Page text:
The U.S. Environmental Protection Agency (EPA) announced it is awarding more than $16 million to Alaska’s drinking water and clean water revolving...
It's a weird place to visit and you really, really wouldn't want to live there.
Welcome to Pollutionopolis, America's most contaminated and disgusting city.
Pollutionopolis isn't a real place, of course, but rather a new sculptural installation that debuted at the Fairmount Water Works Interpretive Center. The Center, Philadelphia's premier eco-tourism attraction, will open on Sept. 19.
"Pollutionopolis is a fun and whimsical sculpture with a very serious message," said Kumar Kishinchand, Philadelphia's water commissioner, who unveiled the work with Philip R. Goldsmith, the city's managing director.
"Virtually every object in Pollutionopolis shows some way humans have of polluting rivers and streams," Kishinchand added.
And there are plenty of objects for visitors of all ages to the Interpretive Center to see, including:
* A towering smokestack that emits chemicals contributing to acid rain.
* A mine that sends spent water into the river.
* A large pipe that discharges human and industrial waste.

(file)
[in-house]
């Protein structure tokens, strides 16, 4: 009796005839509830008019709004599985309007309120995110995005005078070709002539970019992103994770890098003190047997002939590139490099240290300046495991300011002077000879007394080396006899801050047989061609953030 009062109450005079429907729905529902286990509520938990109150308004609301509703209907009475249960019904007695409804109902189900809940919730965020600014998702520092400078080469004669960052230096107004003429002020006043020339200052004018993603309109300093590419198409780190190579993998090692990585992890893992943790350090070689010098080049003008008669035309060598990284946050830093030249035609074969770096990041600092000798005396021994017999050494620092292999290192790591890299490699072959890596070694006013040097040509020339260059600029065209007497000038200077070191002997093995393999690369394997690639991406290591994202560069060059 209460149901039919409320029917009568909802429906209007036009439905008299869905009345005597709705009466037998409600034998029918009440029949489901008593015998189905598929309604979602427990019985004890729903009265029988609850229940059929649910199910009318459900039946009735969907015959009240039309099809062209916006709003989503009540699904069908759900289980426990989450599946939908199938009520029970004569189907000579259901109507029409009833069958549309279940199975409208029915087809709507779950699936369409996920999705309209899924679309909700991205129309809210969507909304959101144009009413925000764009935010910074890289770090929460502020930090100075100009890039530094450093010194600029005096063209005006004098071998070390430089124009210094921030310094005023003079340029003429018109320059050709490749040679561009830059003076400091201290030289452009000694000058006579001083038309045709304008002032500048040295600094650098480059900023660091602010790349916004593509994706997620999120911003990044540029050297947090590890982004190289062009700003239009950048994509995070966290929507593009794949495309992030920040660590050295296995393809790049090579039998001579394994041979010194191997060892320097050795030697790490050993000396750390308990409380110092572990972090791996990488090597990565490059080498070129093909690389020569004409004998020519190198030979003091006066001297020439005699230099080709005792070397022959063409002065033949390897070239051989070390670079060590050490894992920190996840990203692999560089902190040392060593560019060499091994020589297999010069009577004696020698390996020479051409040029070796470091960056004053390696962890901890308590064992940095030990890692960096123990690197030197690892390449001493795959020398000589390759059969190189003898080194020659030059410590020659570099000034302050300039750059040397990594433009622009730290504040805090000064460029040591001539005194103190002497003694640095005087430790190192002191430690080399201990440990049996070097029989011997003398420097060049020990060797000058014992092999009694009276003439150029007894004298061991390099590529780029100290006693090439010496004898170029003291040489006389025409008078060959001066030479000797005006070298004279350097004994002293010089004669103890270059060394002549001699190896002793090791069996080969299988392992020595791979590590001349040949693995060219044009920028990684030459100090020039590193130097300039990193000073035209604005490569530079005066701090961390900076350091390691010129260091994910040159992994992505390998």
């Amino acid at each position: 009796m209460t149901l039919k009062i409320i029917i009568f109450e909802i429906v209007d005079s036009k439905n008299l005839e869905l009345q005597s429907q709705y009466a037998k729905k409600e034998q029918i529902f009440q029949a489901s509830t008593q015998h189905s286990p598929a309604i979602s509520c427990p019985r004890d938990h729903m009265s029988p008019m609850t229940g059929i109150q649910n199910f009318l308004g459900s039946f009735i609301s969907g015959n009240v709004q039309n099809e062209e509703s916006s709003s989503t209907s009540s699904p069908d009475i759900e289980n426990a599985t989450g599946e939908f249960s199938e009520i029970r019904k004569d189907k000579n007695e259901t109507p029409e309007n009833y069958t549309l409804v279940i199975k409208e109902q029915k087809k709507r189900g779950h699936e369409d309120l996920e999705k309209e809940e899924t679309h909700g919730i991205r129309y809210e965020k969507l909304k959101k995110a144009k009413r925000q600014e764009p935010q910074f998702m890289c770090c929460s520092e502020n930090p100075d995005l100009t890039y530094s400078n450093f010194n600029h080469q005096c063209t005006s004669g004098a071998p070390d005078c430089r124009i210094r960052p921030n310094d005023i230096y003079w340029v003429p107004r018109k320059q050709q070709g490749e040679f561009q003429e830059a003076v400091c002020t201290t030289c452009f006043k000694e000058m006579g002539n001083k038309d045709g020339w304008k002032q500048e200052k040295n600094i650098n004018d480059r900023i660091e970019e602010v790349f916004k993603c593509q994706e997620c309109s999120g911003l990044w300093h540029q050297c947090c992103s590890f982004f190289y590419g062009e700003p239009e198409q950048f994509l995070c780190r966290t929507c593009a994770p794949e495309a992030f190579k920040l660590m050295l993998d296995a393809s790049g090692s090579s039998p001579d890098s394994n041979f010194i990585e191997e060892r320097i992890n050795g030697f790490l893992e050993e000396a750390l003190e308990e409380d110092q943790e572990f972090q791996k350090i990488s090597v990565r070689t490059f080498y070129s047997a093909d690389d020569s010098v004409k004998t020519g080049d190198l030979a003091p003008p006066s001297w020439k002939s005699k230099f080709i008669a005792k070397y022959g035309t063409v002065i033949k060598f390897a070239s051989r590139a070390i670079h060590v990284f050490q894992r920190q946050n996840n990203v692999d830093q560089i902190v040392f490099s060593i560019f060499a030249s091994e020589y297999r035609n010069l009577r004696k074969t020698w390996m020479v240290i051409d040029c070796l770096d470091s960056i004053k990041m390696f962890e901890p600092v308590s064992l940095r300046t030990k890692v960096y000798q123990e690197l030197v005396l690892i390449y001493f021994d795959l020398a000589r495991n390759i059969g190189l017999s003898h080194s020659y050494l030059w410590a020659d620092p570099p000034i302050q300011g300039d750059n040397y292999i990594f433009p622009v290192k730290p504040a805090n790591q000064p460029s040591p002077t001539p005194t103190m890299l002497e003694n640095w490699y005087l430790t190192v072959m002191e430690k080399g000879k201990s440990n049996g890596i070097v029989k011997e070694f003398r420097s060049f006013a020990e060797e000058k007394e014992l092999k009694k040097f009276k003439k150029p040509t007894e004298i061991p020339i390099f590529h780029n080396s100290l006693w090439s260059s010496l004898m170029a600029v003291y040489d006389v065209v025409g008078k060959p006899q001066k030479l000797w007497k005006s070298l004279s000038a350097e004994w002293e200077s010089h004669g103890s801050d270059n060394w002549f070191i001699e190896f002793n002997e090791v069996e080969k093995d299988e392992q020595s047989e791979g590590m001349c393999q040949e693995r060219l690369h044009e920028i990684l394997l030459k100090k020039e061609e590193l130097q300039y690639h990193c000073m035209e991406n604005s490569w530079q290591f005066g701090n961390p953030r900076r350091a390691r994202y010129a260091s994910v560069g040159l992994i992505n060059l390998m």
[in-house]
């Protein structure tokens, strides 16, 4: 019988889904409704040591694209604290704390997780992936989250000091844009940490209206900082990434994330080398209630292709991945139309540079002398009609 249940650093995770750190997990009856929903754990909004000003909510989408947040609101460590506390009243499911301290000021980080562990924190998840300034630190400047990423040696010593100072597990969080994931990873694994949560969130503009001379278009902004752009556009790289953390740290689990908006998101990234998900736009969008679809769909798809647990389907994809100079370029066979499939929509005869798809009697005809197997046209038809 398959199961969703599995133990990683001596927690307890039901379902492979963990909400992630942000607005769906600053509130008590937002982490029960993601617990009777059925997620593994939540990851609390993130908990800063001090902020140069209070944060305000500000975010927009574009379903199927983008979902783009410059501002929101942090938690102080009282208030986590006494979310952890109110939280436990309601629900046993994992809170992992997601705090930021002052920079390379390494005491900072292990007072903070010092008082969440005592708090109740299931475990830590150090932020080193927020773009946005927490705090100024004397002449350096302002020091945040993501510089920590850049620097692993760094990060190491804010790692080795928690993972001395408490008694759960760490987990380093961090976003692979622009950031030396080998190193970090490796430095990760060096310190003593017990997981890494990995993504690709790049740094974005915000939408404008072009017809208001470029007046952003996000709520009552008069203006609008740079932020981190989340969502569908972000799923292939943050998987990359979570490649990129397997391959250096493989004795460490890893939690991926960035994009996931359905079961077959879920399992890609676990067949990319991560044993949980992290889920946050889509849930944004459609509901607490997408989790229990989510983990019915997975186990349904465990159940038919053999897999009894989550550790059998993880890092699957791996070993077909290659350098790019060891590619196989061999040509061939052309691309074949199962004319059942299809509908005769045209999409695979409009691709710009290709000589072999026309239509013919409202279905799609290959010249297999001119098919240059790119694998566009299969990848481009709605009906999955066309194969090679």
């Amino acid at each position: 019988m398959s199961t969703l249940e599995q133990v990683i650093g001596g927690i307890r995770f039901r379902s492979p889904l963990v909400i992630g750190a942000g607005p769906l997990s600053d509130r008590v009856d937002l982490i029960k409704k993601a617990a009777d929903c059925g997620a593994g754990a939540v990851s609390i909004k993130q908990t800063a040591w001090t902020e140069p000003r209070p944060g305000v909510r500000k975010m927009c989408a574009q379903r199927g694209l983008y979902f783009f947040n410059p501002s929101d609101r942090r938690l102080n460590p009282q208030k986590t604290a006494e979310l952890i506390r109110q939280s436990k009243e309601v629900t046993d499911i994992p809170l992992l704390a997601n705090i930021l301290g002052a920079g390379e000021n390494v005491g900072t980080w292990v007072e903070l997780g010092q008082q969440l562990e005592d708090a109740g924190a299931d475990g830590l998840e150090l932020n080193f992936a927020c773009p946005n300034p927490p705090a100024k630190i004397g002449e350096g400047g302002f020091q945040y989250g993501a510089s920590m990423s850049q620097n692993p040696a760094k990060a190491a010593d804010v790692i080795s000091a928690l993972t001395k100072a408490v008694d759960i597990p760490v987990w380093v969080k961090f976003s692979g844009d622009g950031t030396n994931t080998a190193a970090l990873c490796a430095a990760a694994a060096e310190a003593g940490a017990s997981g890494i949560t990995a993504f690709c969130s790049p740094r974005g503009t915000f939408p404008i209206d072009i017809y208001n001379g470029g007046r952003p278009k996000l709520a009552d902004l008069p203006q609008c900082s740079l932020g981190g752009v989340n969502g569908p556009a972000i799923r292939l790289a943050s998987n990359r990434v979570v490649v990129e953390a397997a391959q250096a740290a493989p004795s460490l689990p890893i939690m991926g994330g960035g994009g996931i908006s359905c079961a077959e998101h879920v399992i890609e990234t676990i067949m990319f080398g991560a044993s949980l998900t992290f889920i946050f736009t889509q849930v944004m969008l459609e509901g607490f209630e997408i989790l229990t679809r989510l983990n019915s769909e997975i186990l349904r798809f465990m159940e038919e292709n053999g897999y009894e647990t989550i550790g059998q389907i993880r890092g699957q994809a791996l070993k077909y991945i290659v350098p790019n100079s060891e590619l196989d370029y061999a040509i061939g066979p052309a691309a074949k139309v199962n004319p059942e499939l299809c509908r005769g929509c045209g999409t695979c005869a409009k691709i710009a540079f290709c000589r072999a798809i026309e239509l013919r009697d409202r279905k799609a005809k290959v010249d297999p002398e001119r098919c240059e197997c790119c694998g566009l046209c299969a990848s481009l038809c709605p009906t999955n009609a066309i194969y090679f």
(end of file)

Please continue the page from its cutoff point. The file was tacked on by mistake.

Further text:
* A lawn mower that scatters clippings into the sewer system.
* A cute stuffed rat to remind you where you are.
Pollutionopolis is the brainchild of Steve Feldman, head of Steve Feldman Design, a Philadelphia firm. Quinlan Scenic Studios, of Marcus Hook, Pa., sculpted the installation.
Feldman said Pollutionopolis incorporates many found objects to make the sculpture's environmental point.
"We use real car parts, tires, plastic bottles and an oil drum to draw a connection between visitors' lives and Pollutionopolis," he said.
"They see and use those objects every day. There's no escaping the impression that we all have a stake in pollution and its prevention," Feldman noted.
Another installation, Hidden River, by internationally acclaimed environmental artist Stacy Levy, also was unveiled at the ceremony.